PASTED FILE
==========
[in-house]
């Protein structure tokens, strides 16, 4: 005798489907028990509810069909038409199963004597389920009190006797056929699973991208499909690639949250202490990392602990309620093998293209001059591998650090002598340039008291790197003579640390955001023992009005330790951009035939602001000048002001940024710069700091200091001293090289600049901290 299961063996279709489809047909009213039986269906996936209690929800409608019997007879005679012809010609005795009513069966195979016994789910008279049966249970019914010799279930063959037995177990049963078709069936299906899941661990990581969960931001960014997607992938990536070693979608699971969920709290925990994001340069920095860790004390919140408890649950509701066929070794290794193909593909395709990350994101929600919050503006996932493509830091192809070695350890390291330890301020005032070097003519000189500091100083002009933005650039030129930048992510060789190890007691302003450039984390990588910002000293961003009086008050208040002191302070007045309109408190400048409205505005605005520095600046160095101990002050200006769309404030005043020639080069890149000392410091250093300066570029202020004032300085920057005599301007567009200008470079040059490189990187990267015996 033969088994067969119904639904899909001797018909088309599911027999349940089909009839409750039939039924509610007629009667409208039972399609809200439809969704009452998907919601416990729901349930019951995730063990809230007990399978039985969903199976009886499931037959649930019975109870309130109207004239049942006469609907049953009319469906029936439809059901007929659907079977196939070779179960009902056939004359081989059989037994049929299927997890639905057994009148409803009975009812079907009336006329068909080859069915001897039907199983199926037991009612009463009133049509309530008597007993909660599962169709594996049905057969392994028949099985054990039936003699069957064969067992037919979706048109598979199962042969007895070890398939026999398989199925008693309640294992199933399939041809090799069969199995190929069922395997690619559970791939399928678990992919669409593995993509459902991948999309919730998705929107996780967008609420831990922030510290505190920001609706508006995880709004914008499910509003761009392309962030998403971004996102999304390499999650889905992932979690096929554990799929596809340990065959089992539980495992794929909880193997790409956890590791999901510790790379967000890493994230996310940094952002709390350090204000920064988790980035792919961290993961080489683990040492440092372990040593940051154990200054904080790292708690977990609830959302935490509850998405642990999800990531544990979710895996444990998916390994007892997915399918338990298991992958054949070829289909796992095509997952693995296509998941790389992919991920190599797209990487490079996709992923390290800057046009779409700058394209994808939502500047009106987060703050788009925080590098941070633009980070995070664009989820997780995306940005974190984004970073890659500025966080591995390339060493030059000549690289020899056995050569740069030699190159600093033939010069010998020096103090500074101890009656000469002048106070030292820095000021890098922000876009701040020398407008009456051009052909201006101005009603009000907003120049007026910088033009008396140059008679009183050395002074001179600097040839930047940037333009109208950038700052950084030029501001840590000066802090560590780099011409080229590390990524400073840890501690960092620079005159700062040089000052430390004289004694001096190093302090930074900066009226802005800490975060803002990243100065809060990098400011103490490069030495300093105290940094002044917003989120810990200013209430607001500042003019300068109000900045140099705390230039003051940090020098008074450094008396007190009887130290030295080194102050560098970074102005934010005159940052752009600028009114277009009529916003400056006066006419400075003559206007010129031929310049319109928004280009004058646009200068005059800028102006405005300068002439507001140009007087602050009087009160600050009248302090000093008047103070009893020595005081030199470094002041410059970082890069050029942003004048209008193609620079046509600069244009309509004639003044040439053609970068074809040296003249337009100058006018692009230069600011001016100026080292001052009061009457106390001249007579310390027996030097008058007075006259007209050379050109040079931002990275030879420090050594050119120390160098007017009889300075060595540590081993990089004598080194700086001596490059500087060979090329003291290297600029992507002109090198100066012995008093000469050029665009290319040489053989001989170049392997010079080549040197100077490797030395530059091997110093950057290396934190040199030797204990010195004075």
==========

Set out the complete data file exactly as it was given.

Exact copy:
[in-house]
């Protein structure tokens, strides 16, 4: 005798489907028990509810069909038409199963004597389920009190006797056929699973991208499909690639949250202490990392602990309620093998293209001059591998650090002598340039008291790197003579640390955001023992009005330790951009035939602001000048002001940024710069700091200091001293090289600049901290 299961063996279709489809047909009213039986269906996936209690929800409608019997007879005679012809010609005795009513069966195979016994789910008279049966249970019914010799279930063959037995177990049963078709069936299906899941661990990581969960931001960014997607992938990536070693979608699971969920709290925990994001340069920095860790004390919140408890649950509701066929070794290794193909593909395709990350994101929600919050503006996932493509830091192809070695350890390291330890301020005032070097003519000189500091100083002009933005650039030129930048992510060789190890007691302003450039984390990588910002000293961003009086008050208040002191302070007045309109408190400048409205505005605005520095600046160095101990002050200006769309404030005043020639080069890149000392410091250093300066570029202020004032300085920057005599301007567009200008470079040059490189990187990267015996 033969088994067969119904639904899909001797018909088309599911027999349940089909009839409750039939039924509610007629009667409208039972399609809200439809969704009452998907919601416990729901349930019951995730063990809230007990399978039985969903199976009886499931037959649930019975109870309130109207004239049942006469609907049953009319469906029936439809059901007929659907079977196939070779179960009902056939004359081989059989037994049929299927997890639905057994009148409803009975009812079907009336006329068909080859069915001897039907199983199926037991009612009463009133049509309530008597007993909660599962169709594996049905057969392994028949099985054990039936003699069957064969067992037919979706048109598979199962042969007895070890398939026999398989199925008693309640294992199933399939041809090799069969199995190929069922395997690619559970791939399928678990992919669409593995993509459902991948999309919730998705929107996780967008609420831990922030510290505190920001609706508006995880709004914008499910509003761009392309962030998403971004996102999304390499999650889905992932979690096929554990799929596809340990065959089992539980495992794929909880193997790409956890590791999901510790790379967000890493994230996310940094952002709390350090204000920064988790980035792919961290993961080489683990040492440092372990040593940051154990200054904080790292708690977990609830959302935490509850998405642990999800990531544990979710895996444990998916390994007892997915399918338990298991992958054949070829289909796992095509997952693995296509998941790389992919991920190599797209990487490079996709992923390290800057046009779409700058394209994808939502500047009106987060703050788009925080590098941070633009980070995070664009989820997780995306940005974190984004970073890659500025966080591995390339060493030059000549690289020899056995050569740069030699190159600093033939010069010998020096103090500074101890009656000469002048106070030292820095000021890098922000876009701040020398407008009456051009052909201006101005009603009000907003120049007026910088033009008396140059008679009183050395002074001179600097040839930047940037333009109208950038700052950084030029501001840590000066802090560590780099011409080229590390990524400073840890501690960092620079005159700062040089000052430390004289004694001096190093302090930074900066009226802005800490975060803002990243100065809060990098400011103490490069030495300093105290940094002044917003989120810990200013209430607001500042003019300068109000900045140099705390230039003051940090020098008074450094008396007190009887130290030295080194102050560098970074102005934010005159940052752009600028009114277009009529916003400056006066006419400075003559206007010129031929310049319109928004280009004058646009200068005059800028102006405005300068002439507001140009007087602050009087009160600050009248302090000093008047103070009893020595005081030199470094002041410059970082890069050029942003004048209008193609620079046509600069244009309509004639003044040439053609970068074809040296003249337009100058006018692009230069600011001016100026080292001052009061009457106390001249007579310390027996030097008058007075006259007209050379050109040079931002990275030879420090050594050119120390160098007017009889300075060595540590081993990089004598080194700086001596490059500087060979090329003291290297600029992507002109090198100066012995008093000469050029665009290319040489053989001989170049392997010079080549040197100077490797030395530059091997110093950057290396934190040199030797204990010195004075």